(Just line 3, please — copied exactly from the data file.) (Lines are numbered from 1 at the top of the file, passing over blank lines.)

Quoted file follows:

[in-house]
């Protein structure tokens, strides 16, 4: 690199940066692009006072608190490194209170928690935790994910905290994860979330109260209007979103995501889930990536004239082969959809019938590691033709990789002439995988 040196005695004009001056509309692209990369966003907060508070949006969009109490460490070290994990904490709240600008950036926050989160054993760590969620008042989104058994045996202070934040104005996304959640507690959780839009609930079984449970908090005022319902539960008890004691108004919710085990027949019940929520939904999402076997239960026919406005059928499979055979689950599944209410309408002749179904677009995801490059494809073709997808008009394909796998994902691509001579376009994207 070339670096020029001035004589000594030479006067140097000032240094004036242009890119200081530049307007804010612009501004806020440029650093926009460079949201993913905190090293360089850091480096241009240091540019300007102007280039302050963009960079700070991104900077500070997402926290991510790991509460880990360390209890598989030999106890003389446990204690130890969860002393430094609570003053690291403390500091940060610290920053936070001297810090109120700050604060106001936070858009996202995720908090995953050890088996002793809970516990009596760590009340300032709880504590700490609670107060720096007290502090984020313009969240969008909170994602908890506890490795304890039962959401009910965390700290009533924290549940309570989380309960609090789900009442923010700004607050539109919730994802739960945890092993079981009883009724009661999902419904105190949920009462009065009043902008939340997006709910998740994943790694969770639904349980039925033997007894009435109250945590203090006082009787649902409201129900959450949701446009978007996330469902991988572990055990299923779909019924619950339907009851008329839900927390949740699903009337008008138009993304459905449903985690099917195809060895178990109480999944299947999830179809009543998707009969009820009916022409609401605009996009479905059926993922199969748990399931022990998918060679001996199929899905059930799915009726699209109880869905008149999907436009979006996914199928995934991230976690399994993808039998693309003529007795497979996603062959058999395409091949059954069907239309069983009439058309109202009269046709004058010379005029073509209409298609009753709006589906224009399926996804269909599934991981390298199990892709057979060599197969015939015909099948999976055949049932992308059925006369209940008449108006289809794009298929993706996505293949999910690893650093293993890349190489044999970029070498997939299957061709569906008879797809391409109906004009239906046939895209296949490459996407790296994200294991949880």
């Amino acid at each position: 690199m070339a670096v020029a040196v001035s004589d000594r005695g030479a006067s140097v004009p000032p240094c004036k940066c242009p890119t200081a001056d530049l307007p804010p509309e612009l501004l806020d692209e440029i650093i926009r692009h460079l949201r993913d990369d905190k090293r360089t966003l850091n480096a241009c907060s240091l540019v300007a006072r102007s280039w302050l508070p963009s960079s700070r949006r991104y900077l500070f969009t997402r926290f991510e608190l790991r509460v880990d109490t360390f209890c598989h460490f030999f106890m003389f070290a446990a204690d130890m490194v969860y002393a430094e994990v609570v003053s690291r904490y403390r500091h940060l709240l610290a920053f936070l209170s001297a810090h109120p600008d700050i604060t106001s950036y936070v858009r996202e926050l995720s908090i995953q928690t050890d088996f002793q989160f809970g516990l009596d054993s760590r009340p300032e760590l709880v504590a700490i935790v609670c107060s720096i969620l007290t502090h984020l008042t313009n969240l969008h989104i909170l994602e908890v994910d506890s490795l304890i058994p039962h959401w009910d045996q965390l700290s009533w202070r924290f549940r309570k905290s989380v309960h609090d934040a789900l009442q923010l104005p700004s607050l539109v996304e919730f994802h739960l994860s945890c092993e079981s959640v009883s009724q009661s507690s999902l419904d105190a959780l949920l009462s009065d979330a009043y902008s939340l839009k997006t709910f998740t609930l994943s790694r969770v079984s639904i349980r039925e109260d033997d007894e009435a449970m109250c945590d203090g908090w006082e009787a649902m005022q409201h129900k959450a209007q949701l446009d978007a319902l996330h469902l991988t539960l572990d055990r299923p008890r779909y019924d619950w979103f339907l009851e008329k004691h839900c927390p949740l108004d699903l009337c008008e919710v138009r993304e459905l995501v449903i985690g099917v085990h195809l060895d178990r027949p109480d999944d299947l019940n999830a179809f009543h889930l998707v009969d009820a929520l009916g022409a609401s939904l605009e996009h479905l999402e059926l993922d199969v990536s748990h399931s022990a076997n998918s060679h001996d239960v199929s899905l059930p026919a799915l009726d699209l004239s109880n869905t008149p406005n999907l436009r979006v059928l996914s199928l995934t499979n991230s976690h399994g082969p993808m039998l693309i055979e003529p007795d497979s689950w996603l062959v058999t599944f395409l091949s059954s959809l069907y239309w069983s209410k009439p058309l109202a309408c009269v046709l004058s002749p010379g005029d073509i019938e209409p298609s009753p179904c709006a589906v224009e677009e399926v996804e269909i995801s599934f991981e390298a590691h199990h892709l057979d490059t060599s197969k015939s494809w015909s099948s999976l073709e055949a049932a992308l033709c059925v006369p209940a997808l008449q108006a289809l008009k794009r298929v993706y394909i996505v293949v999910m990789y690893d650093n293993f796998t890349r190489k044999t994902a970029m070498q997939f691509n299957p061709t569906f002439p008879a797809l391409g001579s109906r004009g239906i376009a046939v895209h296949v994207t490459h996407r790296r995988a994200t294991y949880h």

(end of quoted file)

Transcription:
């Amino acid at each position: 690199m070339a670096v020029a040196v001035s004589d000594r005695g030479a006067s140097v004009p000032p240094c004036k940066c242009p890119t200081a001056d530049l307007p804010p509309e612009l501004l806020d692209e440029i650093i926009r692009h460079l949201r993913d990369d905190k090293r360089t966003l850091n480096a241009c907060s240091l540019v300007a006072r102007s280039w302050l508070p963009s960079s700070r949006r991104y900077l500070f969009t997402r926290f991510e608190l790991r509460v880990d109490t360390f209890c598989h460490f030999f106890m003389f070290a446990a204690d130890m490194v969860y002393a430094e994990v609570v003053s690291r904490y403390r500091h940060l709240l610290a920053f936070l209170s001297a810090h109120p600008d700050i604060t106001s950036y936070v858009r996202e926050l995720s908090i995953q928690t050890d088996f002793q989160f809970g516990l009596d054993s760590r009340p300032e760590l709880v504590a700490i935790v609670c107060s720096i969620l007290t502090h984020l008042t313009n969240l969008h989104i909170l994602e908890v994910d506890s490795l304890i058994p039962h959401w009910d045996q965390l700290s009533w202070r924290f549940r309570k905290s989380v309960h609090d934040a789900l009442q923010l104005p700004s607050l539109v996304e919730f994802h739960l994860s945890c092993e079981s959640v009883s009724q009661s507690s999902l419904d105190a959780l949920l009462s009065d979330a009043y902008s939340l839009k997006t709910f998740t609930l994943s790694r969770v079984s639904i349980r039925e109260d033997d007894e009435a449970m109250c945590d203090g908090w006082e009787a649902m005022q409201h129900k959450a209007q949701l446009d978007a319902l996330h469902l991988t539960l572990d055990r299923p008890r779909y019924d619950w979103f339907l009851e008329k004691h839900c927390p949740l108004d699903l009337c008008e919710v138009r993304e459905l995501v449903i985690g099917v085990h195809l060895d178990r027949p109480d999944d299947l019940n999830a179809f009543h889930l998707v009969d009820a929520l009916g022409a609401s939904l605009e996009h479905l999402e059926l993922d199969v990536s748990h399931s022990a076997n998918s060679h001996d239960v199929s899905l059930p026919a799915l009726d699209l004239s109880n869905t008149p406005n999907l436009r979006v059928l996914s199928l995934t499979n991230s976690h399994g082969p993808m039998l693309i055979e003529p007795d497979s689950w996603l062959v058999t599944f395409l091949s059954s959809l069907y239309w069983s209410k009439p058309l109202a309408c009269v046709l004058s002749p010379g005029d073509i019938e209409p298609s009753p179904c709006a589906v224009e677009e399926v996804e269909i995801s599934f991981e390298a590691h199990h892709l057979d490059t060599s197969k015939s494809w015909s099948s999976l073709e055949a049932a992308l033709c059925v006369p209940a997808l008449q108006a289809l008009k794009r298929v993706y394909i996505v293949v999910m990789y690893d650093n293993f796998t890349r190489k044999t994902a970029m070498q997939f691509n299957p061709t569906f002439p008879a797809l391409g001579s109906r004009g239906i376009a046939v895209h296949v994207t490459h996407r790296r995988a994200t294991y949880h």